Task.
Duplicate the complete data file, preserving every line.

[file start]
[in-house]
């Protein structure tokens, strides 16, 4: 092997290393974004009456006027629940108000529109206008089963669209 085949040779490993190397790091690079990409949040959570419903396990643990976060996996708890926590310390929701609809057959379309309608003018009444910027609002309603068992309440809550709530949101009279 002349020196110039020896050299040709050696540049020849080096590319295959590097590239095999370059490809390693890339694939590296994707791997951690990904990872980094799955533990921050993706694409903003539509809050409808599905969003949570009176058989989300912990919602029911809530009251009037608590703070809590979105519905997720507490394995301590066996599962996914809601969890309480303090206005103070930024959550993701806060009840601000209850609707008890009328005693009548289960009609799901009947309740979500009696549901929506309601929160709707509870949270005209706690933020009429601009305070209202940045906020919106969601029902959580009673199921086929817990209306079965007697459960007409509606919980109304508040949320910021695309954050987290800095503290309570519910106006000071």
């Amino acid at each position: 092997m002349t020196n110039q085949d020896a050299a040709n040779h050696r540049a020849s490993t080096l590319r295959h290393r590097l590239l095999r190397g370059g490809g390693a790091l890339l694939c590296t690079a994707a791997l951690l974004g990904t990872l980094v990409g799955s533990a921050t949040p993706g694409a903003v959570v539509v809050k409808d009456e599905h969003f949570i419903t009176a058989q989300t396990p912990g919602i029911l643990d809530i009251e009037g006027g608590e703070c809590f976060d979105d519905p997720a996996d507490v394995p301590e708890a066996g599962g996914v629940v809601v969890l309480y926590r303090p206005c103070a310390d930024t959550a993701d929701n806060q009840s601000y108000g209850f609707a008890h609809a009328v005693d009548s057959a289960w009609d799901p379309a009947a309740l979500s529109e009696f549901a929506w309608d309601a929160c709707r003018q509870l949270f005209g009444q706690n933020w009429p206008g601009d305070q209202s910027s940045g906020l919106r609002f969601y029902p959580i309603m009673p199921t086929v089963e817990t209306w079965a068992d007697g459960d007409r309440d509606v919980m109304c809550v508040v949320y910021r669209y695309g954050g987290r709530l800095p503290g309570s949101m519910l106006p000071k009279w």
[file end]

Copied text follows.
[in-house]
């Protein structure tokens, strides 16, 4: 092997290393974004009456006027629940108000529109206008089963669209 085949040779490993190397790091690079990409949040959570419903396990643990976060996996708890926590310390929701609809057959379309309608003018009444910027609002309603068992309440809550709530949101009279 002349020196110039020896050299040709050696540049020849080096590319295959590097590239095999370059490809390693890339694939590296994707791997951690990904990872980094799955533990921050993706694409903003539509809050409808599905969003949570009176058989989300912990919602029911809530009251009037608590703070809590979105519905997720507490394995301590066996599962996914809601969890309480303090206005103070930024959550993701806060009840601000209850609707008890009328005693009548289960009609799901009947309740979500009696549901929506309601929160709707509870949270005209706690933020009429601009305070209202940045906020919106969601029902959580009673199921086929817990209306079965007697459960007409509606919980109304508040949320910021695309954050987290800095503290309570519910106006000071």
């Amino acid at each position: 092997m002349t020196n110039q085949d020896a050299a040709n040779h050696r540049a020849s490993t080096l590319r295959h290393r590097l590239l095999r190397g370059g490809g390693a790091l890339l694939c590296t690079a994707a791997l951690l974004g990904t990872l980094v990409g799955s533990a921050t949040p993706g694409a903003v959570v539509v809050k409808d009456e599905h969003f949570i419903t009176a058989q989300t396990p912990g919602i029911l643990d809530i009251e009037g006027g608590e703070c809590f976060d979105d519905p997720a996996d507490v394995p301590e708890a066996g599962g996914v629940v809601v969890l309480y926590r303090p206005c103070a310390d930024t959550a993701d929701n806060q009840s601000y108000g209850f609707a008890h609809a009328v005693d009548s057959a289960w009609d799901p379309a009947a309740l979500s529109e009696f549901a929506w309608d309601a929160c709707r003018q509870l949270f005209g009444q706690n933020w009429p206008g601009d305070q209202s910027s940045g906020l919106r609002f969601y029902p959580i309603m009673p199921t086929v089963e817990t209306w079965a068992d007697g459960d007409r309440d509606v919980m109304c809550v508040v949320y910021r669209y695309g954050g987290r709530l800095p503290g309570s949101m519910l106006p000071k009279w």